A team of researchers recently identified an extensive galaxy structure named "Cosmic Vine”.
Why in the News?
- According to the study, the Cosmic Vine was spotted after poring over data collected by the James Webb Space Telescope (JWST), humanity’s most powerful tool for peering into the far reaches of space and time.
About Cosmic Vine:
- It is a massive “vine-like structure” that encompasses 20 galaxies and stretches for over 13 light years.
- It’s also very ancient. The researchers pegged it at redshift 3.44, meaning it’s situated in the early universe. (Redshift refers to the way light stretches as it travels longer distances through time, with higher redshifts indicating an object is older).
- A redshift of 3.44 would mean light from the Cosmic Vine has been traveling for between 11 and 12 billion years before reaching JWST. To provide context, current methods estimate the universe's age at 13.7 billion years.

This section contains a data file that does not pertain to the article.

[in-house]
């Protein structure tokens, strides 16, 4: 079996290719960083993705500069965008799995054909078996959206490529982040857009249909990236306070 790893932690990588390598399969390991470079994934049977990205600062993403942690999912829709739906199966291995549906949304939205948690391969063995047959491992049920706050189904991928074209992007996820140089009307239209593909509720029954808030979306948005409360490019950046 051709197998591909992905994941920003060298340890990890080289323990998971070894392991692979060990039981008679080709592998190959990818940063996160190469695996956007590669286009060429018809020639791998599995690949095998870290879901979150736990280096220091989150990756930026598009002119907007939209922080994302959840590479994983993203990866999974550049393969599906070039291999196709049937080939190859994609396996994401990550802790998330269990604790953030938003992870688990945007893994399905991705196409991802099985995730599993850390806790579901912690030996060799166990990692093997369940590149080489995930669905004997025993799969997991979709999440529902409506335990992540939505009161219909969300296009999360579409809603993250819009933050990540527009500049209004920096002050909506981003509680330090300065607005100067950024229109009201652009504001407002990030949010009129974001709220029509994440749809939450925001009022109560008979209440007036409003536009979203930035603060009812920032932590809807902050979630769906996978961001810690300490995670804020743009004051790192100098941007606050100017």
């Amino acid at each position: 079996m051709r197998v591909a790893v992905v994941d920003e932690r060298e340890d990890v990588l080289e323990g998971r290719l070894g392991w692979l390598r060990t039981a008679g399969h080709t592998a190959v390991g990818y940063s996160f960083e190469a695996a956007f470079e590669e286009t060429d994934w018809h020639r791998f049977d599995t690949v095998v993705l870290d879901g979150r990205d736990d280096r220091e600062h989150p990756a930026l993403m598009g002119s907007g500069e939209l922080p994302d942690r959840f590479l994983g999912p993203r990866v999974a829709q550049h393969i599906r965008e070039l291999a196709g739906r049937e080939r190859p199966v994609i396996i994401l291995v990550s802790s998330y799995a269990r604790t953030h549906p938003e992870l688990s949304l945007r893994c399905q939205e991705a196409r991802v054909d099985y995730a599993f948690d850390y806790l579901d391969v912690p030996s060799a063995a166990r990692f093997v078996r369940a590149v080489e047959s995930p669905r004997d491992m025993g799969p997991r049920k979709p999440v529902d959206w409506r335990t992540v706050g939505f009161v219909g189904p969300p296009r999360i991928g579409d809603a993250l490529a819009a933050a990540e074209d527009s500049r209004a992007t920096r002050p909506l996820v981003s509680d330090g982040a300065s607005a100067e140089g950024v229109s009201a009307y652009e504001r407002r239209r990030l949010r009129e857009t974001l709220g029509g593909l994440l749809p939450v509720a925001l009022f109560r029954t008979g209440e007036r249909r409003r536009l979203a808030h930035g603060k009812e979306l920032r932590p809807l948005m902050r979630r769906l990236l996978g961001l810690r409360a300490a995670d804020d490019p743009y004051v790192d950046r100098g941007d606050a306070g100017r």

- It harbors two of the most massive galaxies ever discovered at such a high redshift—Galaxy A and Galaxy E, both in a quiescent state, indicating a reduced rate of star formation.
- Researchers believe that the Vine might serve as the precursor to a galaxy cluster, providing insights into the formation of such clusters and the emergence of massive galaxies within them.
What is a Light Year?
- A light-year is a measurement of distance and not time (as the name might imply).
- It is the distance a beam of light travels in a single Earth year, which equates to approximately 6 trillion miles (9.7 trillion kilometers).
- It is used to measure the vast distances of space.
Q1) What is the James Webb Space Telescope (JWST)?
It was built in collaboration between NASA, the European Space Agency (ESA) and the Canadian Space Agency and was launched in December 2021. It's the largest, most powerful infrared space telescope ever built. It will examine every phase of cosmic history; from the Big Bang to the formation of galaxies, stars, and planets to the evolution of our Solar System.